Chief Kepuha (? - February 2, 1669), also spelled Kipuhá or Quipuha, was the island of Guam's first Catholic chief. The chief's name means "striving to capsize." He granted the lands to Spanish missionaries upon which the first Catholic church in the Marianas was built. Kepuha was a member of the Chamorri, the highest caste in Chamorro society, and lived in the village of Hagåtña. As the elder maga'lahi, or high-ranking male, he could make important decisions with the consent of the highest ranking women, maga'hagas, in his clan.
Kepuha welcomed the first Spanish missionaries to Guam in 1668. He allowed the Jesuit missionary, Padre Diego Luis de San Vitores to baptize him as Juan Kepuha and granted a large plot of land for building the first church on Guam, Dulce Nombre de Maria. Due to Guam's matrilineal society, the maga'haga of his clan must have had some decision on the granting of land.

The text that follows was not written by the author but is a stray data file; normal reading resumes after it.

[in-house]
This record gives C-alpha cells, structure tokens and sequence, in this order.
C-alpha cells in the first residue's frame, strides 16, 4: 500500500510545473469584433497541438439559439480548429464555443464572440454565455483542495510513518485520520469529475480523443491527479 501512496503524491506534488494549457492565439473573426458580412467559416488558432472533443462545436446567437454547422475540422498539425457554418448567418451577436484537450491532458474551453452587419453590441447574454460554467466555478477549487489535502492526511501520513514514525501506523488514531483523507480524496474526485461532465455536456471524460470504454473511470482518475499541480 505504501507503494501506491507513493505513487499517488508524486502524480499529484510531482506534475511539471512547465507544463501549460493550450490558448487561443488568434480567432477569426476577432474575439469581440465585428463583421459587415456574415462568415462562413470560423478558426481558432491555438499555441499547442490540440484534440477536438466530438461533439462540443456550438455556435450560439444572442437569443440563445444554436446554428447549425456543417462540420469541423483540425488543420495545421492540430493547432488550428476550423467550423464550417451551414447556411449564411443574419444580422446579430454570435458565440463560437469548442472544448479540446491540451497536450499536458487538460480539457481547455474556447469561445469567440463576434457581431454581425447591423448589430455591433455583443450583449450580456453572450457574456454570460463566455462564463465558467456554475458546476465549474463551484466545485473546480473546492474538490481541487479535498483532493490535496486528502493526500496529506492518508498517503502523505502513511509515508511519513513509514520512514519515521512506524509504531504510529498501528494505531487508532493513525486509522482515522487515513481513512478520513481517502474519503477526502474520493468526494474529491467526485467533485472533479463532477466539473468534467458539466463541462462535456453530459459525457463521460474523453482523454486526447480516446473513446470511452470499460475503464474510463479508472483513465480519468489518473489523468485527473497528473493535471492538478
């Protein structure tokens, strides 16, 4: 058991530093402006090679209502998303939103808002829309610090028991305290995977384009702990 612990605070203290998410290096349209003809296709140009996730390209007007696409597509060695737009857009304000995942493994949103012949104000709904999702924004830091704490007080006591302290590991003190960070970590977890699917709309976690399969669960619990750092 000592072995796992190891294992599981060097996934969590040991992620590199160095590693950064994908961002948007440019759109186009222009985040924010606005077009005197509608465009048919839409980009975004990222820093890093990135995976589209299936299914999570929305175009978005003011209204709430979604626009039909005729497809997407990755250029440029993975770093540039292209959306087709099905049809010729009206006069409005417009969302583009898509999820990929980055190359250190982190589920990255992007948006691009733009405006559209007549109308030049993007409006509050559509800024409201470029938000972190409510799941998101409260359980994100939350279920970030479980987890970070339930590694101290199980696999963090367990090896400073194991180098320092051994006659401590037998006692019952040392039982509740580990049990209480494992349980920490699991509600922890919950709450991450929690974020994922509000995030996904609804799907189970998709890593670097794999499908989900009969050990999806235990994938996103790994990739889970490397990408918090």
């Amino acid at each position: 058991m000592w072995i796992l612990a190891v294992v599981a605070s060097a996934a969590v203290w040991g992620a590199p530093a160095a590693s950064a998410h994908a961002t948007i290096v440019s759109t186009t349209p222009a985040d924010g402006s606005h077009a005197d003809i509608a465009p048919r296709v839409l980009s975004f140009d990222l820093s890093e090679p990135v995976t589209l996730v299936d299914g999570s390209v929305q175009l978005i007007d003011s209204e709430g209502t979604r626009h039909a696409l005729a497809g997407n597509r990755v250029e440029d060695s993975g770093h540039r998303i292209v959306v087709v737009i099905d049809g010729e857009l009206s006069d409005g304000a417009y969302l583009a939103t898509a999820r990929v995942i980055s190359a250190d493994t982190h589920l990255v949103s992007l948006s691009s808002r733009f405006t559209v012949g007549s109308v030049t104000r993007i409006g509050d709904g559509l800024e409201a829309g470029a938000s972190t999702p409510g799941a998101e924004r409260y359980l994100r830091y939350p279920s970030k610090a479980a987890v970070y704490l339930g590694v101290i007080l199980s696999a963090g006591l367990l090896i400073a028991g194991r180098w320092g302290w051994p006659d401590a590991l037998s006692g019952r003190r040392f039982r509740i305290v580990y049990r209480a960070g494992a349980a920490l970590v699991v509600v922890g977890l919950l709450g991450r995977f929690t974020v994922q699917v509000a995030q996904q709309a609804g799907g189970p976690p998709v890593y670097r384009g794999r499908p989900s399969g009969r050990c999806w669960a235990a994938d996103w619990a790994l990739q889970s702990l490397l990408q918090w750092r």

Chief Kepuha died in 1669 of natural causes. Under the insistence of Padre San Vitores, he became the first Chamorro buried at the church site despite protests by Chamorro leaders who desired a traditional burial. This caused resentment among the Chamorros contributing to the outbreak of war within two years. A second Chief Kepuha, relative of the elder Juan Kepuha, would lead attacks against the Spanish and head negotiations.
Through Kepuha, the Spanish successfully established a strong foothold in the Marianas for the Manila Galleon Trade. Today the chief is honored by Chief Quipuha Park in Hagåtña and is considered a great Chamorro leader. In 1990, Ricardo Bordallo, former governor of Guam, committed suicide by chaining himself to a statue of Kepuha in the park and shooting himself.